Any number of tattered myths of masculinity coalesce around Luke. Already mentioned is the myth of the Westerner, the pioneer. There is also the image of the questing knight. From this angle, Luke’s love for Romina is transformed into the chivalric ideal of unrequited love. When Luke visits Romina before Jason’s baptism, he observes that she looks like a princess. If Luke sees Romina as the princess, does this make Kofi an ogre in Luke’s eyes? It’s easy to see this KnightPrincess relationship in Luke’s need to define his masculinity through his ability to provide for his family. When Luke begins his life of crime, he transforms from White Knight to Black, from Pioneer to Outlaw. These may be less “idealised” fantasies of masculinity, but they are fantasies nonetheless. More pragmatic and less “pure”, the Black Knight and the Outlaw (or Bandit, as Luke is labelled by the media) are reactions to world in which the White Knight and Westerner no longer fit. The problem here, of course, is they assume both that there was a time when these fantasies did fit and that the world has now changed - rather than acknowledging that they were always dreams to begin with. Luke’s tragedy is that he is a man that believes in dreams, and when his dreams fail he can do nothing but replace them with more, equally flawed dreams. The performative nature of these masculine roles seems particularly evident in Luke’s robberies. Eschewing Robin’s advice, Luke instead adopts a highly theatrical criminal persona, the threat of violence bolstering his masculinity. The fragility of this persona is apparent in the extreme high pitch of Luke’s voice, and the way it cracks as he shouts - so different from Gosling’s subdued tones elsewhere in the film.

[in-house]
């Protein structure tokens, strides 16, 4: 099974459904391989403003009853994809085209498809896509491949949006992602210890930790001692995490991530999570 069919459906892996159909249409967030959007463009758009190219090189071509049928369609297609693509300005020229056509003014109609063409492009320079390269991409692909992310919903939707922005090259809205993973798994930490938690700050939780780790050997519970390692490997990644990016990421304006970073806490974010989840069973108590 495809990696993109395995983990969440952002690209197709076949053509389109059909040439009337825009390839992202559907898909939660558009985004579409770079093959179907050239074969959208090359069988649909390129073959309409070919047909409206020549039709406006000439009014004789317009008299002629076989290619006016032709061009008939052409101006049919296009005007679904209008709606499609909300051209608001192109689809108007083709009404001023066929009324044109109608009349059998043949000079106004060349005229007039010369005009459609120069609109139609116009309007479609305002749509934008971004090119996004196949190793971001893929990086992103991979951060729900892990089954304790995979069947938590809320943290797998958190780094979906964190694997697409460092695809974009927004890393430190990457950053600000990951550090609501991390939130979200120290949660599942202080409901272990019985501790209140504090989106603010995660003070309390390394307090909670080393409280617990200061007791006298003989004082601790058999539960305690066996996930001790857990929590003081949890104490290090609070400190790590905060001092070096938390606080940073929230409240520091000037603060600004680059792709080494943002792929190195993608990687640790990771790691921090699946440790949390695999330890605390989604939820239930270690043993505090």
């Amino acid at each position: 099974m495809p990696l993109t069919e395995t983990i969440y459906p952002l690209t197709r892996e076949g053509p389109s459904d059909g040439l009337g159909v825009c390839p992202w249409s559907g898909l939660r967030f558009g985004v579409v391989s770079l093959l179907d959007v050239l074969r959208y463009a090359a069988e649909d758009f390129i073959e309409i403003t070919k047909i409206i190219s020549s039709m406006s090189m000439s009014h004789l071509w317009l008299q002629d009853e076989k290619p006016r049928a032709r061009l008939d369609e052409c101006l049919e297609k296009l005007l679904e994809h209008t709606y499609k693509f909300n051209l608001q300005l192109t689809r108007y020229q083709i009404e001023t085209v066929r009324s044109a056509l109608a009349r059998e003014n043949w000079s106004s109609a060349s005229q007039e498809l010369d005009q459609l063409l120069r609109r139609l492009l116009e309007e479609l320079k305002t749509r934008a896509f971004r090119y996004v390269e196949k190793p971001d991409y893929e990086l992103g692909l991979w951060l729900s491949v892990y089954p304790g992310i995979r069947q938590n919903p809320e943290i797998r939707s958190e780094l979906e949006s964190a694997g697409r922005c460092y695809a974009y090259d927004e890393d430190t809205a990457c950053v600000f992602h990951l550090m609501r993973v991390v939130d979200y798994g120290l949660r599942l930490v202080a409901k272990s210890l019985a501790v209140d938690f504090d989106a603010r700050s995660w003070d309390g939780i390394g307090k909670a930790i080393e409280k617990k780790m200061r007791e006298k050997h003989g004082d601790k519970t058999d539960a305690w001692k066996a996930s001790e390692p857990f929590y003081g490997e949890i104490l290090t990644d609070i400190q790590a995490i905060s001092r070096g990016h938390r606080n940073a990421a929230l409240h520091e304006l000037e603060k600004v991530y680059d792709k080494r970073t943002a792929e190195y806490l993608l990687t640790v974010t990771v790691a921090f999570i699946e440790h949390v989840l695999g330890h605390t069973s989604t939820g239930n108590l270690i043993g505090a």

It is only in movement, in speed, that Luke can find solace - and yet speed offers only momentary, not complete escape. This is case in the brief, exhilarating motorbike sequences following the robberies - cut short by the need to conceal the bike in Robin’s truck. The relationship between transcendence and speed is beautifully implied in the sequence beginning with Jason’s baptism. The family group of Romina, Kofi, and Jason are framed low and centrally, in a longshot that makes the most of the soaring ecclesiastical architecture. Luke enters this frame (only his legs are visible) and the shot refocuses so the family group blur and become indistinct - emphasising Luke’s distance from them. A reverse shot of Luke follows, held for a few moments before cutting to close ups of the baptism ceremony before cutting back to Luke in medium shot, and back to the longshot of the family group, which Luke then exits. This symmetrical series of shots arranged around the close up of the Jason’s baptism plays out Luke’s yearning while emphasising his distance, the close up of Jason emblematic of closeness Luke will never have. Later in the sequence, a close up of Jason being marked by the sign of the cross, framed by Kofi and Romina, is followed by a shot of Luke in close up, the long lens blurring the background (a stained glass window?) to the point of abstraction, emphasising Luke’s isolation. As the choral music builds, it is joined by a melancholic guitar and Luke begins to weep as his son is welcomed into the family of the church, completing Luke’s exclusion. The sound of Luke’s motorbike builds over the applause of the congregation, and there is a disorientating cut to shot from a moving bike. The image is again blurred to abstraction, but this time through speed - contrasting with the stasis of the church. Luke is also a part of this blurred image, no longer isolated as he was in the church. The transcendence that was inaccessible to Luke in the church is obtainable through speed, it seems.